2.RIGHT TURN MYTH.  
The batter-runner must turn to his right after over-running first base.
The batter-runner may turn left or right, provided that if he turns left he does not make an attempt to advance. An attempt is a judgment made by the umpire. The requirement is that the runner must immediately return to first after overrunning or oversliding it.
 
3. BREAKING WRISTS MYTH.  
If the batter breaks his wrists when swinging, it's a strike.
A strike is a judgment by the umpire as to whether the batter attempted to strike the ball. Breaking the wrists, or the barrel of the bat crossing the plate are simply guides to making the judgment of an attempt, these are not rules.
 
4. HIT PLATE MYTH. 
If a batted ball hits the plate first it's a foul ball.
The plate is in fair territory. There is nothing special about it. If a batted ball hits it, it is treated like any other batted ball.
 
5. BATTER BOX INTERFERENCE MYTH.
The batter cannot be out for interference if he is in the batter's box.
The batter's box is not a safety zone. A batter could be called out for interference if the umpire judges that interference could or should have been avoided.
The batter is protected while in the box for a short period of time. After he has had time to react to the play he could be called for interference if he does not move out of the box and interferes with a play. Many people believe the batter's box is a safety zone for the batter. It is not. The batter MAY be called out for interference although he is within the box. The key words, impede, hinder, confuse or obstruct apply to this situation. An umpire must use good judgment. The batter cannot be expected to disappear. If he has a chance to avoid interference after he has had time to react to the situation and does not, he is guilty. If he just swung at a pitch, or had to duck a pitch and is off-balance, he can't reasonably be expected to then immediately avoid a play at the plate. However, after some time passes, if a play develops at the plate, the batter must get out of the box and avoid interference. The batter should always be called out when he makes contact and is outside the box.
 
6. FOUL-TIP MYTH. 
The ball is dead on a foul-tip.
There is nothing foul about a foul-tip. If the ball nicks the bat and goes sharp and direct to the catcher's hand or glove and is caught, this is a foul-tip by definition. A foul-tip is a strike and the ball is alive. It is the same as a swing-and-miss. If the ball is not caught, it is a foul ball. If the nicked pitch first hits the catcher somewhere other than the hand or glove, it is not a foul-tip, it is a foul ball.
 
7. SWITCH BOX MYTH. 
The batter may not switch batter's boxes after two strikes.
The batter can switch boxes at any time, provided he does not do it after the pitcher is ready to pitch.
 
8. OUT OF ORDER MYTH. 
The batter who batted out of order is the person declared out.
The PROPER batter is the one called out. Any hit or advance made by the batter or runners due to the hit, walk, error or other reason is nullified. The next batter is the one who follows the proper batter who was called out.
 
9. OVER-RUN FIRST BASE MYTH. 
The batter may not overrun first base when he gets a base-on-balls.
Rule 7.08 simply states that a batter-runner must immediately return after overrunning first base. It doesn't state any exceptions as to how the player became a runner. It could be a hit, walk, error or dropped third strike. In Little League the runner may overrun. In FED rules he may not and in Professional baseball, he may not. In other programs that use the OBR he may if that is how the program rules it. To overrun means that the runners momentum carried him straight beyond the base after touching it. It does not mean to turn and attempt to advance. Nor does it mean that he stepped over it or stopped on it and then got off of it.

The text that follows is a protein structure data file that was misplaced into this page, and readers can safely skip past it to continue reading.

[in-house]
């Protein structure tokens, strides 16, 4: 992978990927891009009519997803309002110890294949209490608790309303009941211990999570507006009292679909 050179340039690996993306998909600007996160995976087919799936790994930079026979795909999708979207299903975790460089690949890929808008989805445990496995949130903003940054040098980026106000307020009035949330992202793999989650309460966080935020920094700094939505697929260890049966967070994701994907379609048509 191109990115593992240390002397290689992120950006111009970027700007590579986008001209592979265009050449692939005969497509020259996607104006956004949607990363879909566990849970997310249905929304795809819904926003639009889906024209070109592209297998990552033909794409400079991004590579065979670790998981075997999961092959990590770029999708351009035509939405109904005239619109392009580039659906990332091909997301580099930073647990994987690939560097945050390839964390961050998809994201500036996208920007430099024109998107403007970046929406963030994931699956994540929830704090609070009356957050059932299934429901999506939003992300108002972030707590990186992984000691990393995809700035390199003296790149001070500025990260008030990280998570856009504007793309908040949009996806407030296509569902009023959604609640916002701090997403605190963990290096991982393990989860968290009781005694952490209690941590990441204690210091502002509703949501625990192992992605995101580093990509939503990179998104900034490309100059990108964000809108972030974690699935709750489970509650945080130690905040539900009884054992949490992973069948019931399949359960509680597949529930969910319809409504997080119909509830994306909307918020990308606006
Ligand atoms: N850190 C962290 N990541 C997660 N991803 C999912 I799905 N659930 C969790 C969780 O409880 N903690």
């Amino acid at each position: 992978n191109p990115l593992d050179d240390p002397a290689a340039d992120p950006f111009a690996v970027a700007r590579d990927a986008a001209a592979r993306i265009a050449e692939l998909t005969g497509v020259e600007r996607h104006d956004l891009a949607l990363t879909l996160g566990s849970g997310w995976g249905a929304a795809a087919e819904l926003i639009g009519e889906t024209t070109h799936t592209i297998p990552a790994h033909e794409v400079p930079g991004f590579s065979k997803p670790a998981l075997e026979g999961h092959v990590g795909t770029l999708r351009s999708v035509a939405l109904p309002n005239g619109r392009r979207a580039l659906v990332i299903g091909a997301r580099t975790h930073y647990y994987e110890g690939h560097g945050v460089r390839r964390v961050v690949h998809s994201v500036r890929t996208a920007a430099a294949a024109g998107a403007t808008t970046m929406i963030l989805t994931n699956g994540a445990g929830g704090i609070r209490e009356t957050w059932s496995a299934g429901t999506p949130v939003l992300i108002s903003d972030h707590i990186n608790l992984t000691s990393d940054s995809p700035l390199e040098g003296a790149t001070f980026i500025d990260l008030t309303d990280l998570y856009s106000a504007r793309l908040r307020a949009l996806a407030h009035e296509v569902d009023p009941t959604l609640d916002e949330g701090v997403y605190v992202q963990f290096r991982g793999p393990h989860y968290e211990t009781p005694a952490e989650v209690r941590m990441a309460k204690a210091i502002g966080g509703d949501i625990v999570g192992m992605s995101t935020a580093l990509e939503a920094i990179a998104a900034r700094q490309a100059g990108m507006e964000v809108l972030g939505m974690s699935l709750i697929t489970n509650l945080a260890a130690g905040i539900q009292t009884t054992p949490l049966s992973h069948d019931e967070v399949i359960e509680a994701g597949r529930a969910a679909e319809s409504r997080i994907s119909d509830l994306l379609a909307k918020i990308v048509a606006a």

10. DROPPED THIRD STRIKE MYTH.
The batter is out if he starts for the dugout before going to first.
The batter may attempt first base anytime prior to entering the dugout or a dead ball area.
The batter becomes a runner when the third strike is not caught. Therefore, if there are 2 outs and there is a runner at first, first and second, or bases loaded, the batter creates a force by becoming a runner. These runners are all forced to advance and an out may be obtained by making a play on any one of them. If the bases are loaded the catcher may step on home or throw to third, second or first.
 
11. BUNTING STRIKE MYTH. 
If the batter does not pull the bat out of the zone while bunting, it's a strike.
A STRIKE is an attempt to hit the ball. Simply holding the bat over the plate is not an attempt. This is umpire judgment.
A BUNT is a batted ball not swung at, but INTENTIONALLY met with the bat.
The key words are "intentionally met"
If no attempt is made to make contact with a ball outside the strike zone, it should be called a ball. An effort must be made to intentionally meet the ball with the bat.
 
12. SECOND BAT HIT MYTH. 
The batter is out if a bunted ball hits the ground and bounces back up and hits the bat while the batter is holding the bat.
The rule says the BAT cannot hit the ball a second time. When the BALL hits the bat, it is not an out. Also, when the batter is still in the box when this happens, it's treated as simply a foul ball. If the batter is out of the box and the bat is over fair territory when the second hit occurs, the batter would be out.
 
13. FOOT TOUCHES PLATE MYTH.
The batter is out if his foot touches the plate.
To be out, the batter's foot must be ENTIRELY outside the box when he contacts the pitch and the ball goes fair or foul. He is not out if he does not contact the pitch. There is no statement about touching the plate. The toe could be on the plate and the heel could be touching the line of the box, which means the foot is not entirely outside the box.
 
14. RUNNING LANE MYTH. 
The batter-runner is always out if he runs outside the running lane after a bunted ball.
The runner must be out of the lane AND cause interference. He is not out simply for being outside the lane. He could be called for interference even while in the lane. This is a judgment call.